Supporting abstract understanding
Hope your November is unfolding nicely. Today, we’re continuing our theme of meaningful learning with a look at concreteness fading…
Big idea 🍉
Like building a physical structure, building understanding is not something that happens instantaneously.
We can't just implant a fully complete idea in the minds of our students. We must help them assemble it, one connection at time, using the tools (knowledge) they have at their disposal.
This is why student learning is limited by what they know, why we must start where they are at, and why it’s critical to break learning down into small steps.
When we get this right, students develop deeper understanding, better retention, stronger transfer, and higher levels of motivation. When we get it wrong, students end up confused, frustrated, and having to relearn ideas repeatedly during school.
The risk of disconnected learning is particularly high when we are trying to teach abstract concepts. A variety of researchers argue that we can mitigate this by providing students with a series of concrete ‘scaffolds’ to help gradually build abstract understanding. This is known as concreteness fading, and can look like:
In math(s): When dealing with fractions, starting with physical pizzas, before using drawings of pizzas, before representing with symbols.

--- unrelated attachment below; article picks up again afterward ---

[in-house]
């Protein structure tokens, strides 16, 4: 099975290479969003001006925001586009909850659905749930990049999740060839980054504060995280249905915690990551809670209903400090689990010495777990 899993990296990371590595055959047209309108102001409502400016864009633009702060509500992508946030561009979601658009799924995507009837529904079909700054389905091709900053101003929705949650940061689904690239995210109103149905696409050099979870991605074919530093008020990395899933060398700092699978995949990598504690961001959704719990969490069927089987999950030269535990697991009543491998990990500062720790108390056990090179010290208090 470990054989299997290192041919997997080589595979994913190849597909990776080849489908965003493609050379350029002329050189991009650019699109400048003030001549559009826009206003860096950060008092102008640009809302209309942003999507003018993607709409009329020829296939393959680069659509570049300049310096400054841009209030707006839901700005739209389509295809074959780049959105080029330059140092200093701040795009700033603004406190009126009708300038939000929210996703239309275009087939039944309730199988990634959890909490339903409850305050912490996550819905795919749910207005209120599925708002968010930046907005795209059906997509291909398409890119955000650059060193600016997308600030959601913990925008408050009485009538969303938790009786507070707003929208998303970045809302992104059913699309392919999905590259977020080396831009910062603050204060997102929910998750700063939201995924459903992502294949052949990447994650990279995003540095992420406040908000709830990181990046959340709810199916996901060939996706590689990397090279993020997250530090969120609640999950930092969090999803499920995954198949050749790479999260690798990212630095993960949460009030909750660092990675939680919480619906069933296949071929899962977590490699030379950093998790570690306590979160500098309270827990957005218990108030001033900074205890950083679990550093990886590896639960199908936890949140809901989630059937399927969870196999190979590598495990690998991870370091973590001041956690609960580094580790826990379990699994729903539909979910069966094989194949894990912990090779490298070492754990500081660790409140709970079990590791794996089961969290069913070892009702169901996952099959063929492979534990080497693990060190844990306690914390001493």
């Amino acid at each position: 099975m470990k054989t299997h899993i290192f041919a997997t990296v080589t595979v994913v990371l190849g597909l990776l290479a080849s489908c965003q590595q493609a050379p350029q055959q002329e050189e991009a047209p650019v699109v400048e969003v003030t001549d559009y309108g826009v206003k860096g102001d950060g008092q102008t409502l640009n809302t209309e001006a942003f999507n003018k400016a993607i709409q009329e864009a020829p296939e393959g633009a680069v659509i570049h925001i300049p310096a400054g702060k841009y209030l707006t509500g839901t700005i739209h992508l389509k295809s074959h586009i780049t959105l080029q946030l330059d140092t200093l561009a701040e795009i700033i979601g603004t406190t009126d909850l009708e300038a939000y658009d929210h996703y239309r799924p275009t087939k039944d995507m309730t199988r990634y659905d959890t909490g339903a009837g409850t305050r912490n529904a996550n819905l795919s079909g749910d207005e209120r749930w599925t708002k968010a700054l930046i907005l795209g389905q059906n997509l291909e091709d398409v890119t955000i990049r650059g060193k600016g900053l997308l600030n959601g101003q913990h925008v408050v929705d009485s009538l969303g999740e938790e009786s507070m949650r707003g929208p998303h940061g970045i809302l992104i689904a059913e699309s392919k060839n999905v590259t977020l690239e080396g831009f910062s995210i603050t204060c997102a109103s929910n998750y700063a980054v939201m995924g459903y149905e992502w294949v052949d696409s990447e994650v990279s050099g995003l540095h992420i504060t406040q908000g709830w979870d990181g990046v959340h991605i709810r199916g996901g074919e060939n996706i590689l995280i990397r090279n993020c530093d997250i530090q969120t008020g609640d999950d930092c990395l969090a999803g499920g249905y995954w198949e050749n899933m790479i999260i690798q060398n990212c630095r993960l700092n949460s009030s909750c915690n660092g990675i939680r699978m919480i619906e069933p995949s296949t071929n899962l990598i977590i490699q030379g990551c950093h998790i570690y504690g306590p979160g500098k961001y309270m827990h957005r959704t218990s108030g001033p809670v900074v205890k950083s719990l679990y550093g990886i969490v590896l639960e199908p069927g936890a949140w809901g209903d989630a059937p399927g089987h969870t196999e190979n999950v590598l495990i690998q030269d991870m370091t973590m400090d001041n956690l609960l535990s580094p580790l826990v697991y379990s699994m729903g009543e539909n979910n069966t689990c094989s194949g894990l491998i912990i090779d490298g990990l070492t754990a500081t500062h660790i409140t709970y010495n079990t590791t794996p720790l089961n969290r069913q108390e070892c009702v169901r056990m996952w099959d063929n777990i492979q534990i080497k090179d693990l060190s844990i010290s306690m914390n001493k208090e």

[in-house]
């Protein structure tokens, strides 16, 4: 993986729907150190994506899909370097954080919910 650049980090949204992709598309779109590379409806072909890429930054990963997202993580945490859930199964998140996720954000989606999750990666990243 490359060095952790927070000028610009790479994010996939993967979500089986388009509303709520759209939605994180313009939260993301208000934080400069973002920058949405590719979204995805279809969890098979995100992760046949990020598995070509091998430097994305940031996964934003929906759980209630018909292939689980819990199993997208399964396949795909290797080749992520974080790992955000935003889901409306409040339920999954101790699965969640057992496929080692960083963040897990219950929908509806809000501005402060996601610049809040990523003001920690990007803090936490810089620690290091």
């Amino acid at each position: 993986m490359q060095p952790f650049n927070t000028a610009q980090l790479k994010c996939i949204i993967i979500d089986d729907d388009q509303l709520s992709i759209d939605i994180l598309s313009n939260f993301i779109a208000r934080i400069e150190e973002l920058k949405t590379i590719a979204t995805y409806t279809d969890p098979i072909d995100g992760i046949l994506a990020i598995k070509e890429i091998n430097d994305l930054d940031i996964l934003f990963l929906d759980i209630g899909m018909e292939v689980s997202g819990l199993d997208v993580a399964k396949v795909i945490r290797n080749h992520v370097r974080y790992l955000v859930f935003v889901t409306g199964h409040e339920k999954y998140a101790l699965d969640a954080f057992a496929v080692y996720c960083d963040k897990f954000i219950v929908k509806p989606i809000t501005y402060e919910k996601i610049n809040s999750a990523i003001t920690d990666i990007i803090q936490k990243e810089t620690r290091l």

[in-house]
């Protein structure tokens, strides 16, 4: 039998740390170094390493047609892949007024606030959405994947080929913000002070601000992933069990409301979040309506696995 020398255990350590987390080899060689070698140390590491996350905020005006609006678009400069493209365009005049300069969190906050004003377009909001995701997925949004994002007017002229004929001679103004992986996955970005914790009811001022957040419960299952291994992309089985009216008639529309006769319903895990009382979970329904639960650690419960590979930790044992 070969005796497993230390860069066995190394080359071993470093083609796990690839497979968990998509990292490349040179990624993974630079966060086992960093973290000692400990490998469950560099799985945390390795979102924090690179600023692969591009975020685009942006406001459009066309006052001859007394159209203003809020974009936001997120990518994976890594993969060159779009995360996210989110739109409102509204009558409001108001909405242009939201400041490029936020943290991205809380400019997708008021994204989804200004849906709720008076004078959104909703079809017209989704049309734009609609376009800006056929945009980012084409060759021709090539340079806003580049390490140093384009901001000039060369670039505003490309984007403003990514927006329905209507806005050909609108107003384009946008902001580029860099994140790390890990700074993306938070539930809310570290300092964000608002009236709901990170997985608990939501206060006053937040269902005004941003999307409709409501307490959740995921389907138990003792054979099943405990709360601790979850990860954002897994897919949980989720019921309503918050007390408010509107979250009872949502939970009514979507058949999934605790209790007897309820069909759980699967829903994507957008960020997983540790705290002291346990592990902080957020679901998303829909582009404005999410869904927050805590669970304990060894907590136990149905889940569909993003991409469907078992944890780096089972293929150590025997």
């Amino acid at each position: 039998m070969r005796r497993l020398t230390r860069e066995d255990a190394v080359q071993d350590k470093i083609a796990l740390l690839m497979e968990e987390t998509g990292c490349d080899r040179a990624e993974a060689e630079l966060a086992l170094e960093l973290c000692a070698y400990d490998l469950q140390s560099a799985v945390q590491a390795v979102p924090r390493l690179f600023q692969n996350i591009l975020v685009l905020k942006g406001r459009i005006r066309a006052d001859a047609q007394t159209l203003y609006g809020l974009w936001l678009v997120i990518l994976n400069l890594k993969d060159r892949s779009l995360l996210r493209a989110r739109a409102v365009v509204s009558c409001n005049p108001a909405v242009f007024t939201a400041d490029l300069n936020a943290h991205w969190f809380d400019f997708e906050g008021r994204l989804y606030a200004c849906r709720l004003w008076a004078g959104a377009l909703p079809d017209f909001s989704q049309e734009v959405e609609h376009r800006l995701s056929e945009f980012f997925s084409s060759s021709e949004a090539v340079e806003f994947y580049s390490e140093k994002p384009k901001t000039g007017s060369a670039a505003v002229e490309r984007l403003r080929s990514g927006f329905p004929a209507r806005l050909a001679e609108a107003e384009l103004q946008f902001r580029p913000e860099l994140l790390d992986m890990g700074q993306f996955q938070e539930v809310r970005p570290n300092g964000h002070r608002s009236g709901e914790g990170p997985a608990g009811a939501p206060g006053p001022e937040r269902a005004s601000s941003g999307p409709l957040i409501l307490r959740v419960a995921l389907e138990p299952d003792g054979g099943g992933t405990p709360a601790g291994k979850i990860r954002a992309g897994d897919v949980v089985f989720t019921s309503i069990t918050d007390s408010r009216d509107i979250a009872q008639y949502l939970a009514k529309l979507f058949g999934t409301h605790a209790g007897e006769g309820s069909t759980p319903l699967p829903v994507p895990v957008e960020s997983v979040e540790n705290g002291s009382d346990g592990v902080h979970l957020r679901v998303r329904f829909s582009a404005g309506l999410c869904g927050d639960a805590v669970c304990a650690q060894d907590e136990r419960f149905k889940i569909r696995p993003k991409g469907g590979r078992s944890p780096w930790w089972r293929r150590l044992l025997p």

In geography: Starting with a physical globe, before transitioning to maps, before tacking concepts like latitude or time zones.
Analogies are a kind of semantic tool for concreteness fading:
In biology: Discuss the features of a security checkpoint before explaining the concept of selective permeability in cell membranes.
One misconception around concreteness fading is that it’s about using real-life contexts—but teaching fractions through the lens of a basketball game is just as likely to increase distraction and cognitive load. Concrete scaffolds should be as lightweight as possible to perform their role.
Finally, concrete scaffolds (including analogies) are incomplete by definition, and so as soon as they have served their purpose, we should gradually dismantle them and help students to appreciate their limitations.
Note → Much of the evidence around concreteness fading is based on studies around early math(s) learning. It remains to be seen just how well this idea generalises to other subjects.
Challenge → How intentionally do you build on (and with) student understanding in your classroom? Does it vary by subject or topic?
Little links 🥕
On topic → For more on the current (mixed) state of evidence, check out this cracking (free) e-book on how people learn, this study on the effects of concreteness fading on transfer, and this analysis of the generalisability of the approach.
On trend → This week, we have a thoughtful audio analysis of a paper about ‘Research and Pedagogies for Early Math’, and a new study suggesting that rehearsal beats reflection when it comes to teacher development (with a Twitter summary from yours truly).
PRO bites 🥑
PS. My good friend Neil Almond has launched a zero-hype newsletter for teachers keen to keep up to speed with and develop their skills around AI and prompting… check it out ⤵️